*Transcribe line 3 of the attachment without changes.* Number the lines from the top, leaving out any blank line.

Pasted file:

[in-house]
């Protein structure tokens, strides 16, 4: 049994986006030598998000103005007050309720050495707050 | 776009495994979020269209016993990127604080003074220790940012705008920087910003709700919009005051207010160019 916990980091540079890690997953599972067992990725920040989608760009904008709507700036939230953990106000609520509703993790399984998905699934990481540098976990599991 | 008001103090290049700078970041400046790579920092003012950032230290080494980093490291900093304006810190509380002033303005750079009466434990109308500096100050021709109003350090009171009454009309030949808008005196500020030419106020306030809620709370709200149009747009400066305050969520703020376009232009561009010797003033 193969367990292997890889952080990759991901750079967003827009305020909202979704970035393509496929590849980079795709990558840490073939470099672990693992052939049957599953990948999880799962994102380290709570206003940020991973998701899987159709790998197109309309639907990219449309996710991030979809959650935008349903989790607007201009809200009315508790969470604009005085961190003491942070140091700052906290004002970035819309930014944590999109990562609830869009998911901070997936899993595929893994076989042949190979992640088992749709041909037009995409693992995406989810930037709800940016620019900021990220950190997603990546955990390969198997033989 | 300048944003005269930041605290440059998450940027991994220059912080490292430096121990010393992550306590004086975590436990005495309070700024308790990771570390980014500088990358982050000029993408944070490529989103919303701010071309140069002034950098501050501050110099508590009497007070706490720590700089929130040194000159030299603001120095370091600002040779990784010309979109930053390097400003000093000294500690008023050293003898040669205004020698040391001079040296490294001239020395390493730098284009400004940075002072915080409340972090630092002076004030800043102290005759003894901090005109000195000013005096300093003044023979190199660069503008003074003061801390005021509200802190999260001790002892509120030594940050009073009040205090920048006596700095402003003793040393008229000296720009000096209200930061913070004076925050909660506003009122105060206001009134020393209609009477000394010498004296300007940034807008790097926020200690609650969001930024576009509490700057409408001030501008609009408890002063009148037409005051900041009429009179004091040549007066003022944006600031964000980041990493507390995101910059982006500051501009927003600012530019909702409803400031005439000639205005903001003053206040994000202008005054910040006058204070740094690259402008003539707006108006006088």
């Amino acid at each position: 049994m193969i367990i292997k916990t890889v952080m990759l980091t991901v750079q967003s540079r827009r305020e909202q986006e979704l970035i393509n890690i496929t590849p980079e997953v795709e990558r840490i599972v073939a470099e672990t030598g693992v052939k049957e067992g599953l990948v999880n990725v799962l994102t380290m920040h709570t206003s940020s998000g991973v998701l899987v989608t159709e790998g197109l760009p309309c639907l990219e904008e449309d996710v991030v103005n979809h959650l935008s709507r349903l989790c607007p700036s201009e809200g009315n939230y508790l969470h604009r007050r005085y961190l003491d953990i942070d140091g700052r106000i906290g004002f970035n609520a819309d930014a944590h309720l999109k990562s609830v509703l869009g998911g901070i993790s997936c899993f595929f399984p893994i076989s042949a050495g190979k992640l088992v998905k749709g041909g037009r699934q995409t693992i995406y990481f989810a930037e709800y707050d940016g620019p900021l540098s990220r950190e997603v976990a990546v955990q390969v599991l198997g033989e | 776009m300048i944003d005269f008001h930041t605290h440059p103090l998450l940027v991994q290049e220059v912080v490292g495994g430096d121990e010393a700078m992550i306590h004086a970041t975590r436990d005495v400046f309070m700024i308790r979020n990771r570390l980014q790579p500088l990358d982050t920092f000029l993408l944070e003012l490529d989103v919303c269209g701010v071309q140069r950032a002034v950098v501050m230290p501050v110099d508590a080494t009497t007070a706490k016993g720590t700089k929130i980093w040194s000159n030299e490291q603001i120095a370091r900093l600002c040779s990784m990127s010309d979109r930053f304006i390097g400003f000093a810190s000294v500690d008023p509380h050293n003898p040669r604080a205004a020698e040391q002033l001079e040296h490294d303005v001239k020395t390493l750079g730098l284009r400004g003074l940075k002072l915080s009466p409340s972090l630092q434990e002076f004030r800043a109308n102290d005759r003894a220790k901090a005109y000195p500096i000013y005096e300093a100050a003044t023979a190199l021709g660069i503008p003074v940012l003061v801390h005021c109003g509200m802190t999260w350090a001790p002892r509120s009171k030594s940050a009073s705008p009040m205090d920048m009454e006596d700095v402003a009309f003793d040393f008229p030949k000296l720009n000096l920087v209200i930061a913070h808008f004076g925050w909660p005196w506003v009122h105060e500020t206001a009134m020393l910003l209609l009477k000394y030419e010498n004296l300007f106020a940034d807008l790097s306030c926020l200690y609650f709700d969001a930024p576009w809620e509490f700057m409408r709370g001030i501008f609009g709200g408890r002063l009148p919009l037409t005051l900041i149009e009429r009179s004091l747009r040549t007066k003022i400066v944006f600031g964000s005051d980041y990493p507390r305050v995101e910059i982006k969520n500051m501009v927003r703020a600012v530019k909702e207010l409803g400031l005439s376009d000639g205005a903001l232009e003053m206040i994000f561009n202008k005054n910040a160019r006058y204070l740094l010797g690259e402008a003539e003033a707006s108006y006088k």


């Amino acid at each position: 049994m193969i367990i292997k916990t890889v952080m990759l980091t991901v750079q967003s540079r827009r305020e909202q986006e979704l970035i393509n890690i496929t590849p980079e997953v795709e990558r840490i599972v073939a470099e672990t030598g693992v052939k049957e067992g599953l990948v999880n990725v799962l994102t380290m920040h709570t206003s940020s998000g991973v998701l899987v989608t159709e790998g197109l760009p309309c639907l990219e904008e449309d996710v991030v103005n979809h959650l935008s709507r349903l989790c607007p700036s201009e809200g009315n939230y508790l969470h604009r007050r005085y961190l003491d953990i942070d140091g700052r106000i906290g004002f970035n609520a819309d930014a944590h309720l999109k990562s609830v509703l869009g998911g901070i993790s997936c899993f595929f399984p893994i076989s042949a050495g190979k992640l088992v998905k749709g041909g037009r699934q995409t693992i995406y990481f989810a930037e709800y707050d940016g620019p900021l540098s990220r950190e997603v976990a990546v955990q390969v599991l198997g033989e | 776009m300048i944003d005269f008001h930041t605290h440059p103090l998450l940027v991994q290049e220059v912080v490292g495994g430096d121990e010393a700078m992550i306590h004086a970041t975590r436990d005495v400046f309070m700024i308790r979020n990771r570390l980014q790579p500088l990358d982050t920092f000029l993408l944070e003012l490529d989103v919303c269209g701010v071309q140069r950032a002034v950098v501050m230290p501050v110099d508590a080494t009497t007070a706490k016993g720590t700089k929130i980093w040194s000159n030299e490291q603001i120095a370091r900093l600002c040779s990784m990127s010309d979109r930053f304006i390097g400003f000093a810190s000294v500690d008023p509380h050293n003898p040669r604080a205004a020698e040391q002033l001079e040296h490294d303005v001239k020395t390493l750079g730098l284009r400004g003074l940075k002072l915080s009466p409340s972090l630092q434990e002076f004030r800043a109308n102290d005759r003894a220790k901090a005109y000195p500096i000013y005096e300093a100050a003044t023979a190199l021709g660069i503008p003074v940012l003061v801390h005021c109003g509200m802190t999260w350090a001790p002892r509120s009171k030594s940050a009073s705008p009040m205090d920048m009454e006596d700095v402003a009309f003793d040393f008229p030949k000296l720009n000096l920087v209200i930061a913070h808008f004076g925050w909660p005196w506003v009122h105060e500020t206001a009134m020393l910003l209609l009477k000394y030419e010498n004296l300007f106020a940034d807008l790097s306030c926020l200690y609650f709700d969001a930024p576009w809620e509490f700057m409408r709370g001030i501008f609009g709200g408890r002063l009148p919009l037409t005051l900041i149009e009429r009179s004091l747009r040549t007066k003022i400066v944006f600031g964000s005051d980041y990493p507390r305050v995101e910059i982006k969520n500051m501009v927003r703020a600012v530019k909702e207010l409803g400031l005439s376009d000639g205005a903001l232009e003053m206040i994000f561009n202008k005054n910040a160019r006058y204070l740094l010797g690259e402008a003539e003033a707006s108006y006088k």